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Milton works to update its trail system

City Council views 3 priority projects

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MILTON, Ga. — Additions to Milton’s trails system have been stalled due to funding issues for years. But now the city says it has reliable backing sources and plans are moving forward.

A public information meeting was held last week, and at Monday’s City Councill meeting representatives from Kimley-Horn consultants laid out a proposed plan that includes 53 miles of trails through the city.

Current funds in the city’s parks and trails coffer, TSPLOST funds and impact fees have allowed the city to pursue updating and adding to the trail system to the tune of approximately $10 million. The figure does not include potential funds from the Greenspace Bond.

“We now have a more reliable source of funding,” public works director Carter Lucas said. “Federal grants can also be considered as well.”

Those resources could go to three “golden opportunities” trails presented by Kimley-Horn at Monday’s meeting.

These primary projects were chosen based on their cost, proximity to existing trails and their accessibility to regional trail systems, such as the Big Creek Greenway and Alpharetta Loop.

The three include a Crabapple Loop, Central Milton Trails and Deerfield Connectors.

The two-mile Crabapple Loop could run from Freemanville Road through Milton High School by Northwestern Middle before connecting at Mayfield Road near the Milton Library and Crabapple Village. The trail would include one mile of greenway paths and one mile of sidewalks along roads or “sidepaths.”

With the sidewalk projects along Mayfield Road, the trail would connect with Milton and Alpharetta’s future joint park space along Mayfield that was acquired in August.

The Central Milton Trails, the longest of the primary projects at 5.9 miles, would run from Birmingham Falls Elementary to Summit Hill Elementary. With completed sidewalks along Providence Road, the trail would connect to Providence Park at its southern border.

Two miles of greenway paths and 3.6 miles of gravel road, or shared-use equestrian trails, would add to the 1.7 miles of sidewalk paths.

The 3.8-mile Deerfield Connector would include Cambridge High School at the north, then running along Cogburn Road and turning onto Webb Road.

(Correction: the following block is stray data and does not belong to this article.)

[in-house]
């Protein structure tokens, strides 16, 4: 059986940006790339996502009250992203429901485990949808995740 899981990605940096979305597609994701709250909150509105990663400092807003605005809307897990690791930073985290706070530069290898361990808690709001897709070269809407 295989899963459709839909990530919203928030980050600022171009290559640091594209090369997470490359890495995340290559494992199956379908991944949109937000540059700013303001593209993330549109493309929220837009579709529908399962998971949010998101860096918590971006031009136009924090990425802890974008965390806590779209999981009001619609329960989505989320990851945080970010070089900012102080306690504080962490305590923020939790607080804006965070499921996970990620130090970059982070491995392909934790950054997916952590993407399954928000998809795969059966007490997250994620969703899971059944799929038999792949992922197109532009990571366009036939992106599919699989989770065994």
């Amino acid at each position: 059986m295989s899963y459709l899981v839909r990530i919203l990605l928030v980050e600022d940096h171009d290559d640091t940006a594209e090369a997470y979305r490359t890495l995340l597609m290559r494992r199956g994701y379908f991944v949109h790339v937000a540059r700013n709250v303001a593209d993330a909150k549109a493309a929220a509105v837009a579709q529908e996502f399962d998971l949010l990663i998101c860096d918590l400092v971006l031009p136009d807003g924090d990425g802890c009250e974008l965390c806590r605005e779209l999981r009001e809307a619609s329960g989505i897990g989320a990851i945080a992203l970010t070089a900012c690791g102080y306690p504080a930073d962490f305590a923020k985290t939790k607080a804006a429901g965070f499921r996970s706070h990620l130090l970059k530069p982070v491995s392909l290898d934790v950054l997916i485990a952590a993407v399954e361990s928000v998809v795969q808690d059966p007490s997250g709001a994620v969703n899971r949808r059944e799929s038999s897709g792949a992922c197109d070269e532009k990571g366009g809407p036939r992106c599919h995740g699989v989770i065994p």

There would also be the potential to create a loop along Ga. 9.

The Deerfield Connector would be comprised solely of sidewalk trails.

Lucas said residents will see some of the city’s existing trails come to fruition when the Mayfield Road sidewalk project moves forward and newer sidewalks are installed along Cogburn Road and Webb Road. He said sidewalk trails are a focus in intersection development, including the Charlotte Drive extension now in the works.

“You’ve already started to see the beginnings of trail sections in some areas,” Lucas said. “The 53 total miles (in Kimley-Horn’s proposed plan) are a long way down the road, but certain elements are coming into play right now.”

For the regional connections, Lucas said the city will need to coordinate with Alpharetta. But, he added, “they have always been on board with us.”

That cooperation includes a study conducted by both cities and the North Fulton Community Improvement District in 2014 for potential connections to the Big Creek Greenway.

Though the city does have a connection with the trail – sidewalks running from Windward Parkway to Marconi Drive to the trailhead – Lucas said Milton seeks to provide a “better experience for the user” in its potential network.

But in order to do that, the city must evaluate how it would address a connection with a proposed widening of Ga. 9, as well as crossing Ga. 400.

According to the city’s 2016 Community Transportation Plan survey, residents are ready for the city to do just that. Walking and biking trails ranked as the second most important transportation issue, right behind vehicular travel.


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